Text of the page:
VGA is short for Video Graphics Array. A VGA port uses a 15-pin connector, usually located on the back or side of a computer. VGA is the standard interface used to connect a monitor or projector to computers.
The VGA standard was originally developed by IBM in 1987 and was the replacement for the MDA, CGA and EGA standards. To understand the need and importance, at that time, of the VGA video card, let’s see a summary of the previously used standards:
- The MDA or monochrome display adapter standard allowed only monochrome text and a resolution of 720/350 pixels, it was used for non-graphics applications;
- Standard CGA or color graphics adapter supported colored text but with 320/200 pixel resolution;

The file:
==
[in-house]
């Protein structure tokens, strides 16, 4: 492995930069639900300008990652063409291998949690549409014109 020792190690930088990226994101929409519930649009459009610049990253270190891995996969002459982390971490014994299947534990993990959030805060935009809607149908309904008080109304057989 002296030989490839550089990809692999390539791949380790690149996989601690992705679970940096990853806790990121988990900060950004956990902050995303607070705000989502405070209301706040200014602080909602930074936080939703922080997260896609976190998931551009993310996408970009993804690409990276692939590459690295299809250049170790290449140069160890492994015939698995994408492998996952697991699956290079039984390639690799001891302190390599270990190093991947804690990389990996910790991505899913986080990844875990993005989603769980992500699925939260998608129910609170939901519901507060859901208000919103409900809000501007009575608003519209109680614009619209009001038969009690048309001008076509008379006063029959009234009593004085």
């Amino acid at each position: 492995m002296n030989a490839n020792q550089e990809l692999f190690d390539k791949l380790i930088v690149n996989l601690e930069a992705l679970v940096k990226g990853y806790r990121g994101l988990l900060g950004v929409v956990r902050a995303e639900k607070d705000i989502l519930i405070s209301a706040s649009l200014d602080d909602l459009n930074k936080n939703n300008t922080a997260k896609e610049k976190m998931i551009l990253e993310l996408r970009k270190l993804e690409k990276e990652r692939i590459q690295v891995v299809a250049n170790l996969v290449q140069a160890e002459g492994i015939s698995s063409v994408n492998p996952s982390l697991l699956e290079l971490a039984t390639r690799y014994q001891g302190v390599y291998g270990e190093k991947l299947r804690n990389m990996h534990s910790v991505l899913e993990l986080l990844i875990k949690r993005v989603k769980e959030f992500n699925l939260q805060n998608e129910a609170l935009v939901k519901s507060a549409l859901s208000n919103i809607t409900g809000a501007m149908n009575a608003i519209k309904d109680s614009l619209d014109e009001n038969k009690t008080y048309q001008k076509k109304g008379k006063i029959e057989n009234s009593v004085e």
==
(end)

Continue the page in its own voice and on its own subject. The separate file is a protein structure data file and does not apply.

- Standard EGA or Enhanced Graphics Adapter had 16 colors and could serve 640/350 resolution graphics.
VGA allowed the display resolution of the time to be increased to 640×480 pixels, with 256 colors available and a color palette of 262,144. Shortly thereafter, VGA resolution rose to 800X600, becoming the setting for Windows operating systems until the 2000s.
Currently the VGA standard has been replaced by SVGA and in modern computers by DVI and even by HDMI that allows better resolution. Many computers still come with a VGA port, there are signal to VGA converters in case you need such an output and your computer doesn’t have one.
Similar is true of modern LCD or LED flat panel monitors and televisions, many of which have a VGA input connector available as one of two or three inputs used to connect to a computer.